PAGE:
All The King's Men

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Themes and Colors
Idealism vs. Pragmatism Theme Icon
Politics, Influence, and Power Theme Icon
Personal History, Memory, and Time Theme Icon
The South and Southern Culture Theme Icon
Loyalty, Friendship, and Betrayal Theme Icon
LitCharts assigns a color and icon to each theme in All The King's Men, which you can use to track the themes throughout the work.
The South and Southern Culture Theme Icon

All the King’s Men is a great American novel, but it is also a novel set in a very particular place and time: the American South of the Great Depression, in Louisiana. As such, the novel has a great deal to say about the nature of life in that region in that time, and, more generally, on the nature of “Southernness,” or the Southern experience.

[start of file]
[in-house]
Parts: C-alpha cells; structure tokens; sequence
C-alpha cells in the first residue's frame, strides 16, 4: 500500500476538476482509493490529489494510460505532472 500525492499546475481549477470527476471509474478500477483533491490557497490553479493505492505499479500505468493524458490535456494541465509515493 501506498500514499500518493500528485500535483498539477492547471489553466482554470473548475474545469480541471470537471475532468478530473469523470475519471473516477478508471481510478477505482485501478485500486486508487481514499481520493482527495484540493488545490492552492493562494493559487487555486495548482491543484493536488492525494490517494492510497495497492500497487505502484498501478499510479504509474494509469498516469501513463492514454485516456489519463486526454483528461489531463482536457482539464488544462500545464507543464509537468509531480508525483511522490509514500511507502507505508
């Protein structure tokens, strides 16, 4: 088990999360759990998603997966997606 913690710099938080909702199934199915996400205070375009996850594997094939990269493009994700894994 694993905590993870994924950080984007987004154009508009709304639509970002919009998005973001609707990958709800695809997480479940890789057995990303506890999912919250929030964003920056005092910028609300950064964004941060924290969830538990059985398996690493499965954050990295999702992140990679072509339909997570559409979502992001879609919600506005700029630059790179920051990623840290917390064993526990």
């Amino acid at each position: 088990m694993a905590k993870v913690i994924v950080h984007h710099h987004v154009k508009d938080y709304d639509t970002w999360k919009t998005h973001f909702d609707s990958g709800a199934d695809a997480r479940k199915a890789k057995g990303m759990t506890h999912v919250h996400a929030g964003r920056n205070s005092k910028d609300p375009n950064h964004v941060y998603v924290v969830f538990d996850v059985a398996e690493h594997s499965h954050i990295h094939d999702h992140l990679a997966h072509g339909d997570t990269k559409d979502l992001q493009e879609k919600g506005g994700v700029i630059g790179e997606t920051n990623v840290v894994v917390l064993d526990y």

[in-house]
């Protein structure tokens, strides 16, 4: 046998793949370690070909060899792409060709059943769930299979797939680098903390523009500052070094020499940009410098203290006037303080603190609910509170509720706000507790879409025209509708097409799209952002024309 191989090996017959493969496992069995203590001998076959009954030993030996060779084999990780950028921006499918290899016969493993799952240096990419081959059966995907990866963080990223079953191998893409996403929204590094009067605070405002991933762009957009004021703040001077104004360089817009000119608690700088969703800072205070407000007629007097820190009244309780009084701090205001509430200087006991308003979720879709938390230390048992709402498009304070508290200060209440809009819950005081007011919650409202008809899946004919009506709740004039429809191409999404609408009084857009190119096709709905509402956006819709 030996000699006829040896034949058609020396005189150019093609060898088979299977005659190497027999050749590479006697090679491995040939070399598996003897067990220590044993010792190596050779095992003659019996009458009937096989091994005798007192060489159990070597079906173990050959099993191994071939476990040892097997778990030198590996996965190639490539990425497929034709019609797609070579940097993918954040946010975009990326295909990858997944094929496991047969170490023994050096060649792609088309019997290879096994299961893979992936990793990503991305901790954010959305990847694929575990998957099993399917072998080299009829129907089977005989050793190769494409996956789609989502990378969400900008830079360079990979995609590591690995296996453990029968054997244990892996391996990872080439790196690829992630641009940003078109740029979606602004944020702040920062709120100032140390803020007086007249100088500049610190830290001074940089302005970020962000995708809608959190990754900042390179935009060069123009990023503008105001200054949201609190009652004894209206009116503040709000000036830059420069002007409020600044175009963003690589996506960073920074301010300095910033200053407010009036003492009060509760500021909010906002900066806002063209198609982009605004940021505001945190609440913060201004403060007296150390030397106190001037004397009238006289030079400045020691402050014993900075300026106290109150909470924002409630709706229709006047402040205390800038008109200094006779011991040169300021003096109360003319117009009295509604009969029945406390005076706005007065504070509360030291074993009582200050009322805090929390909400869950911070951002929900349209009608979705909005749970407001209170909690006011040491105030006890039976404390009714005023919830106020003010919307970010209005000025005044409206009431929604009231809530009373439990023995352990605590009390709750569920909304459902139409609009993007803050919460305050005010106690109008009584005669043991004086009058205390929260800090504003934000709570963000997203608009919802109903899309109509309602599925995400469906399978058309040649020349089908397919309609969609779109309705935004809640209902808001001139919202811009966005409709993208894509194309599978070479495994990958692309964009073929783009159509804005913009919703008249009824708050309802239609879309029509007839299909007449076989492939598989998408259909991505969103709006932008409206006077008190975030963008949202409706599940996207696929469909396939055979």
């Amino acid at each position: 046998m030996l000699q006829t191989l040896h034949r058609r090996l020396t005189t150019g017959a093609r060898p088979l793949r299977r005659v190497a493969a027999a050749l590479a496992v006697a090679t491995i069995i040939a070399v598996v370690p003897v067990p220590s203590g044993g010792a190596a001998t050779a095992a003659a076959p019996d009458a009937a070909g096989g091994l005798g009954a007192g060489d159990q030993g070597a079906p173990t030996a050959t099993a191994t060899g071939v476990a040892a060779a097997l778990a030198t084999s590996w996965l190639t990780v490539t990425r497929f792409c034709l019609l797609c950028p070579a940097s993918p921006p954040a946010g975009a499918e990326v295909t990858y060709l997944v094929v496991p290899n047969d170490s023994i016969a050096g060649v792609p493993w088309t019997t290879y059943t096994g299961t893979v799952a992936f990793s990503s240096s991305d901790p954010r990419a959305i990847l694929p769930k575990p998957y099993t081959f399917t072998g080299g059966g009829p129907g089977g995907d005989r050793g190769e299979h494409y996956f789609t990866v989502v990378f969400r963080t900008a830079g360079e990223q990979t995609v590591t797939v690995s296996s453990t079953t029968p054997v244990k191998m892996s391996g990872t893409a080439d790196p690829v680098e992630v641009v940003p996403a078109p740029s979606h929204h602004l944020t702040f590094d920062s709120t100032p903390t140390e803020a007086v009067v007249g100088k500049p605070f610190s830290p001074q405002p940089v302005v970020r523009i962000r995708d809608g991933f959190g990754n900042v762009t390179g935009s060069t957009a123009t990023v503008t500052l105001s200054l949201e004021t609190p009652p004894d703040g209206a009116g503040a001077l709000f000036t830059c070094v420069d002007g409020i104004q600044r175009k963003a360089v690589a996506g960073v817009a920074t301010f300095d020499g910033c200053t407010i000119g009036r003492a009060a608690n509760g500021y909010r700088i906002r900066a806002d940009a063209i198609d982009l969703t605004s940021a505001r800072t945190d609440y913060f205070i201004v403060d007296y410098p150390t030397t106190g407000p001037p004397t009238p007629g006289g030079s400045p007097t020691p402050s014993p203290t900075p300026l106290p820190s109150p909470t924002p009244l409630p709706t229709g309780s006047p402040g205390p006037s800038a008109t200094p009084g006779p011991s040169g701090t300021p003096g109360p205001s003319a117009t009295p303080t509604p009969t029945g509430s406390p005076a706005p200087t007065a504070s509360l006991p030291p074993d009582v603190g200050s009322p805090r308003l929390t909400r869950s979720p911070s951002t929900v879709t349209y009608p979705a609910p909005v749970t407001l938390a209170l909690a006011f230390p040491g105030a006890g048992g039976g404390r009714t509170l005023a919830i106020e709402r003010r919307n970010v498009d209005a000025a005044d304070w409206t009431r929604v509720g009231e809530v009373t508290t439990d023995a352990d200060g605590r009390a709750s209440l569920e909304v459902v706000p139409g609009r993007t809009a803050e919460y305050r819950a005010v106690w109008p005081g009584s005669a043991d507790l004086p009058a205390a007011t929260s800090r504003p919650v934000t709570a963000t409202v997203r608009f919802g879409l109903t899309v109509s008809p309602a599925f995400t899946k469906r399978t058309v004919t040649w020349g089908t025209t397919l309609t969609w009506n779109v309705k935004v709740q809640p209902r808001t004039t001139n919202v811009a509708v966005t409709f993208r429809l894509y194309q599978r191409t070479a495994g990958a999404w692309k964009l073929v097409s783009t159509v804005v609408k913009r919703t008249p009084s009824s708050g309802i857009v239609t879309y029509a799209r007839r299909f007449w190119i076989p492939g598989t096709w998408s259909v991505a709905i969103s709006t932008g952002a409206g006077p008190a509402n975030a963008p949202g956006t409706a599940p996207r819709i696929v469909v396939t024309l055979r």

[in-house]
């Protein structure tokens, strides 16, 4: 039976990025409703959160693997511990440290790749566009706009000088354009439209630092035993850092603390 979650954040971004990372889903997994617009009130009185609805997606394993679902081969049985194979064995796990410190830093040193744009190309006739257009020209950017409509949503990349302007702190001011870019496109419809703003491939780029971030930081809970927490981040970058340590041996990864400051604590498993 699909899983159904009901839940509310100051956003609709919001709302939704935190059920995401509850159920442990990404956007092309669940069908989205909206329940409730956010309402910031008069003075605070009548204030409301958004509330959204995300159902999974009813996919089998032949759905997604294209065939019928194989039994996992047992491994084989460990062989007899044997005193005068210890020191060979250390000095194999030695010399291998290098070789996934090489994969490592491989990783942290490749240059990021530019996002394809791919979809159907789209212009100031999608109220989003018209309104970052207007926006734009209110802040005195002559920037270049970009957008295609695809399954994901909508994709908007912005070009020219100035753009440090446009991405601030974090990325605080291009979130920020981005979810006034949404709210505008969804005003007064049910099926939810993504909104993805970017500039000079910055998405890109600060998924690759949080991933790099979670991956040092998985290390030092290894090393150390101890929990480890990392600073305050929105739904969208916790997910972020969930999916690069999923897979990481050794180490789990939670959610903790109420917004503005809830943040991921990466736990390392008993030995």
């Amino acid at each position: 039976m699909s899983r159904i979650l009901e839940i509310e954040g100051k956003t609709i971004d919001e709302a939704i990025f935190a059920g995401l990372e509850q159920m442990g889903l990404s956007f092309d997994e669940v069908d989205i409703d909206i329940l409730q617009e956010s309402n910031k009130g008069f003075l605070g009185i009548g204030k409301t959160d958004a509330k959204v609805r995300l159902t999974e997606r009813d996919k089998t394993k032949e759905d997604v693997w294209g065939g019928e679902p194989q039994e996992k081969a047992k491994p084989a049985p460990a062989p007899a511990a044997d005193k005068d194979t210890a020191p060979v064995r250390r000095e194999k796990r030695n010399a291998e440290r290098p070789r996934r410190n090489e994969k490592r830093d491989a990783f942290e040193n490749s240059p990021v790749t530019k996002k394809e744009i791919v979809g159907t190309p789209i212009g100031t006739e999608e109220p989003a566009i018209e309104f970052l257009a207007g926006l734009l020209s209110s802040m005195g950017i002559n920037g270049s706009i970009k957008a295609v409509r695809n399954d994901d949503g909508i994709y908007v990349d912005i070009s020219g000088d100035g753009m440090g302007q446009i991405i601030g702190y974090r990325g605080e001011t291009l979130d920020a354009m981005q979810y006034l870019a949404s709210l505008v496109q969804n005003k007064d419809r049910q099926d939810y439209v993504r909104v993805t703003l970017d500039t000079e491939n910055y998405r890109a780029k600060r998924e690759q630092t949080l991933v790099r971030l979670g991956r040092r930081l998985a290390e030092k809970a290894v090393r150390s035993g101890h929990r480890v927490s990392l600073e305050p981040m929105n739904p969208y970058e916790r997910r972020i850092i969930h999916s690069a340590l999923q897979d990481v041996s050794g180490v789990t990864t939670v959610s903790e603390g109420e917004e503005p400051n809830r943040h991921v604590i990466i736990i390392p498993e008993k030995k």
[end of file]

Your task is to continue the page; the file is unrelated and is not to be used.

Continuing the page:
One fact of Southern life is, and was, the inescapable quandary of race. Burden, in his research on his own family, uncovers a long and tawdry story framed in the lead-up to the Civil War, and involved the selling of an innocent slave "downriver". In Jack’s own time, the only black characters mentioned in the novel are servants or poor denizens of the cities in which he travels. Jack himself is not a racist—or, more specifically, his form of racism is not distinguished from the general racism of his time (he is not notably more racist than others). But Jack, and even the most virtuous of the other characters in the novel, show attitudes toward black residents that are, at best, indifferent, and at worst imbued with a disregard for those residents’ humanity. Other parts of Southern culture are represented in the novel, too. For one, football is an important component of the story-line, and an important part of life in the South—Tom, Stark’s only son, is critically injured in a football game. This event indirectly prompts another series of events leading to Stark’s assassination. Sexual mores in the region are another aspect of the story—although chastity before marriage was important in many parts of the country at this time, Jack’s courtship of Anne, for example, is imbued with a special sexual rigidity. The difficulty of obtaining a divorce in Louisiana causes Lucy to stay with Stark, despite his repeated infidelities.